By the time I was 10, I had a pretty good sense of who I was and, more importantly, who I wasn’t. I wasn’t my twin. I didn’t have developmental disabilities. I didn’t have a teacher’s aide and I didn’t need to stay after school for extra help. I was better than that, better than her and I used to believe this with every fiber of my being.
One of the expectations that comes along with being a twin is that you both look alike. Alana and I couldn’t have looked more different. She had red curly hair, mine was stick straight and ash-colored (much to my dismay). Her eyes were a lighter shade of blue, she had a small button nose and I was a little taller. We barely looked like sisters, let alone twins. What Alana and I lacked in physical similarity, we more than made up for by sharing anything two people could conceivably share together: friends, clothes, toys, bedroom, our bed – you name it.
The older we got, though, the more I resented having to share everything with Alana. Once in a while this resentment bubbled to the surface, usually during homework time.
After dinner – which occurred every evening at exactly 5:30 p.m. – Alana and I would sit at the kitchen table to do our homework. It was my mom’s responsibility to help Alana as my dad was usually napping on the couch in the family room. He did this every night before going into work at midnight, even though he never really fell asleep, he’d just lay there and shout answers. I loved homework time, I loved the process of meticulously spreading out my books, my pens and my pencils. I followed this ritual every evening, readying myself for success.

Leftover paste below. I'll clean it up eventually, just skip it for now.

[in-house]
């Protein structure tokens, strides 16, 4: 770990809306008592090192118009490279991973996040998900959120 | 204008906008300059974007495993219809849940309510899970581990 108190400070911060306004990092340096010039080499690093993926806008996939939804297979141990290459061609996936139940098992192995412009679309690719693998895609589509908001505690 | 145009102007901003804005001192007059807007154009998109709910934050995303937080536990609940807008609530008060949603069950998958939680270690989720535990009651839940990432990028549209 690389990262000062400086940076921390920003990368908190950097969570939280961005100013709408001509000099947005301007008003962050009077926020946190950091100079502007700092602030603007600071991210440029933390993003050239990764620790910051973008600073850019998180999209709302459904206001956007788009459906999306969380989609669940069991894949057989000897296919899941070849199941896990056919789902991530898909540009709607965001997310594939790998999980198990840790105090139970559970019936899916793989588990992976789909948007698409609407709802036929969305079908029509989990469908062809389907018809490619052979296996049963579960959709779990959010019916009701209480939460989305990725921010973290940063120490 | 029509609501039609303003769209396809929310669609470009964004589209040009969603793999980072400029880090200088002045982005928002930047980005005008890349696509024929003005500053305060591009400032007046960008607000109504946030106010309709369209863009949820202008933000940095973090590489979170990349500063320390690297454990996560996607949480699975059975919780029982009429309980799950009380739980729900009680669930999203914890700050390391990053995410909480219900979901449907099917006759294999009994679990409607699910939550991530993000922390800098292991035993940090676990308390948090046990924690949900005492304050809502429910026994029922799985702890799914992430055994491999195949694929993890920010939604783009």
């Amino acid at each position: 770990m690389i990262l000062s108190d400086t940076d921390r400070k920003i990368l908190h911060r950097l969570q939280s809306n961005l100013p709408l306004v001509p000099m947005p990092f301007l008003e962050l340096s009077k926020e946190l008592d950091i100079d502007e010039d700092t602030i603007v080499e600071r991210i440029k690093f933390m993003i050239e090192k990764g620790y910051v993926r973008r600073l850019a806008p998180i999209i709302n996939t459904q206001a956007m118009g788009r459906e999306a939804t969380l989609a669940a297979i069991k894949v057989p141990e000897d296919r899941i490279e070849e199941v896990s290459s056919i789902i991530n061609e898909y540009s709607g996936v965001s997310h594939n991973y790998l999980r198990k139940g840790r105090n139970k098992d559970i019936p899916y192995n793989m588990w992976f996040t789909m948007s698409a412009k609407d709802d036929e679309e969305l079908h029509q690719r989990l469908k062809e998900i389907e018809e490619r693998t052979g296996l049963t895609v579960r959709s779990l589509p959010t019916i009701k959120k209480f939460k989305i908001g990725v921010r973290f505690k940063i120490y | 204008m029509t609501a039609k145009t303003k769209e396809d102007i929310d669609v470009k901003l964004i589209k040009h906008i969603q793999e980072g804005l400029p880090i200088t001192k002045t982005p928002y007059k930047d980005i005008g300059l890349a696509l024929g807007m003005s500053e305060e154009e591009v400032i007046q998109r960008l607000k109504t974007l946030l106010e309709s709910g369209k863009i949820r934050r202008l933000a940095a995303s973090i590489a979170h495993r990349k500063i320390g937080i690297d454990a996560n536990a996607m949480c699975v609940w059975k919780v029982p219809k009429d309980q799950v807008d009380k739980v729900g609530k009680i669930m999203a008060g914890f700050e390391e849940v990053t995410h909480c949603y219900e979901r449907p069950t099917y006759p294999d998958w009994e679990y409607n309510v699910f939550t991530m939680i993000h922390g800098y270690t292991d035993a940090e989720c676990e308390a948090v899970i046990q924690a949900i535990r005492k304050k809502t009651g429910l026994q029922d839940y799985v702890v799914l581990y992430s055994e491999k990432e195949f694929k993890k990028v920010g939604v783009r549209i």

I breezed through my homework in an hour or so, making loud proclamations each time I finished a subject, “Well, done with Social Studies!”
I did this to show Alana how easy homework was for me. I wanted her to know I was better than her and I could prove it. As we sat at the same table, I couldn’t help but overhear her struggle to pronounce even the simplest of words.
“Sa…sa…sa…” Alana whispered to my mom, their heads bent towards one another.
I listened to her stutter for about 20 seconds and with each passing second becoming more and more angry, until I couldn’t stand it.
“Said! SAID, Alana, the word is S-A-I-D!”
Alana would yell back at me, “I’m trying, Annie!”
“Well, not very hard,” I spat back.
“It’s hard for me, Annie!” Alana’s voice crackled.
My mom stared at me for a moment.
I could tell she was angry, “Andrea, if you are going to be rude, you can go upstairs.”
I collected my books in a huff and ran upstairs. It’s not my fault I’m smarter than Alana. Anyway, I knew she was just doing this for attention.
* * *
To my dad, the Sunday paper was a nearly religious experience, one that required time and adequate preparation. He poured through the advertisements with a dedication most people reserved for only the most important tasks. My father was a self-described deal-hunter. He’d wait months for an item to go on sale and then pounce. That’s exactly what he did with the Sega Saturn.
The purchase of the Saturn made us a three-console household. The NES had been relegated to the basement after my older brother bought the SNES. Officially speaking, Alana and I weren’t allowed to touch the SNES, but that didn’t actually stop us from ruining countless games of Super Mario World or Gradius.
The Saturn, however, was something different. This was the first console that would belong to Alana and I alone, much to my mom’s dismay. The day my dad brought it home, Alana and I ran around the house screaming our heads off.
“Douglas Raymond, the girls are going to fight like hell over this thing.”
My dad stared at my mom, drumming his fingers on the box, “Oh Bobbi, please, they will not! It has two controllers!”